“If you’d told me five years ago that on March 23, 2015, the Affordable Care Act would exceed expectations on every possible metric, including reducing the nation’s uninsured rate by a third, I’d say ‘Obamacare’ would look like a great success. And fortunately for the country, that’s exactly what’s happened.”
Perhaps it is the sort of detail that doesn’t get passed around enough, or maybe it just doesn’t seem important: Obamacare was a conservative idea.
It is a true fact that often gets overlooked amid the bluster and fury that seems pretty much all the GOP is worth anymore; the whole idea of forcing people to buy private insurance was a conservative scheme intended to fend off single payer. And, yes, it is fun sometimes to remind a conservative of this fact and then sit back to enjoy the spectacle of how many stupid excuses one will try.
Such entertainment brings no real benefit, though. As interesting as the idea might seem from afar, sitting through conservative excuses for what Republicans have done to themselves is something of an exercise in futility. That is, it might seem fun to sit by, egging Republicans on as they desperately rattle off fake fact after fake fact―did you know that Mitt Romney has always been a liberal? that Ronald Reagan never raised taxes? that Obamacare is a socialist plot?―but it is actually a tragic outcome we witness. Consider that the conservative argument against the PPACA includes calling Bob Dole―yes, that Bob Dole―a Nazi. There really is nothing about the conservative response to Obamacare that makes sense except in hindsight, when we pause to consider just how popular the alternate reality has become. Despite everything else, though, Republicans continue to hold the line; it was less than two weeks ago that Sen. John Barrasso (R-WY) complained, “It’s time for the White House to stop celebrating and start thinking about the people”.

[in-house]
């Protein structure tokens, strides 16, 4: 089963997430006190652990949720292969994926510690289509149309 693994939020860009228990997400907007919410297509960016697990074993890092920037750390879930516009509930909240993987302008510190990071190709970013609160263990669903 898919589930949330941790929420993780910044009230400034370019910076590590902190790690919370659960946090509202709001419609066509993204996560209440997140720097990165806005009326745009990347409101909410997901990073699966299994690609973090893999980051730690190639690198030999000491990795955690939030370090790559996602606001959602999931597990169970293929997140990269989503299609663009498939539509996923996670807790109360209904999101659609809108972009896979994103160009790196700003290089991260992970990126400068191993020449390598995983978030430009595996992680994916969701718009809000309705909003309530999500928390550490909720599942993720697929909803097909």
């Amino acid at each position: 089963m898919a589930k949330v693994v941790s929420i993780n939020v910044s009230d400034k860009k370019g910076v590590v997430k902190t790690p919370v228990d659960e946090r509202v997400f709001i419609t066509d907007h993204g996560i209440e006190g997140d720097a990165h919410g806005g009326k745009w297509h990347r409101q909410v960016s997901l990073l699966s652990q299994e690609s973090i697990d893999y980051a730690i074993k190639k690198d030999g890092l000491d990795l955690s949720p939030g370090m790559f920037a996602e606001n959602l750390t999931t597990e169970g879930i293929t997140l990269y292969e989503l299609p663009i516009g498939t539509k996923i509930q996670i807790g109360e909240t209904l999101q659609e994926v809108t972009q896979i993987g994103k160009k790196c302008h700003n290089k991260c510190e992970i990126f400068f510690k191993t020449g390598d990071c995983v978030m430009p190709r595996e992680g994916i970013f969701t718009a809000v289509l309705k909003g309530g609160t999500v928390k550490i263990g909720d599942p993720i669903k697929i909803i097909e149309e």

After everything else, they’re down to telling people there is nothing to see here, except, of course, for what they say is there and never mind the objective evidence speaking quite clearly otherwise.
Or, as Benen suggests:
Anniversaries are a good time to pause, reflect, and take stock, and when it comes to health care reform, objective observers are going to find it easy on the ACA’s fifth anniversary to appreciate the law’s triumphs. But it’s also a good time to take a moment to acknowledge those who told Americans exactly what to expect from the Affordable Care Act – and who got the story backwards.
We need not wonder why Republicans would prefer skip such a review.
Benen, Steve. “5 years later, ‘Obamacare’ critics can’t believe their lying eyes”. msnbc. 23 March 2015.
Ferris, Sarah. “Top GOP senator tells White House to ‘stop celebrating’ on ObamaCare figures”. The Hill. 11 March 2015.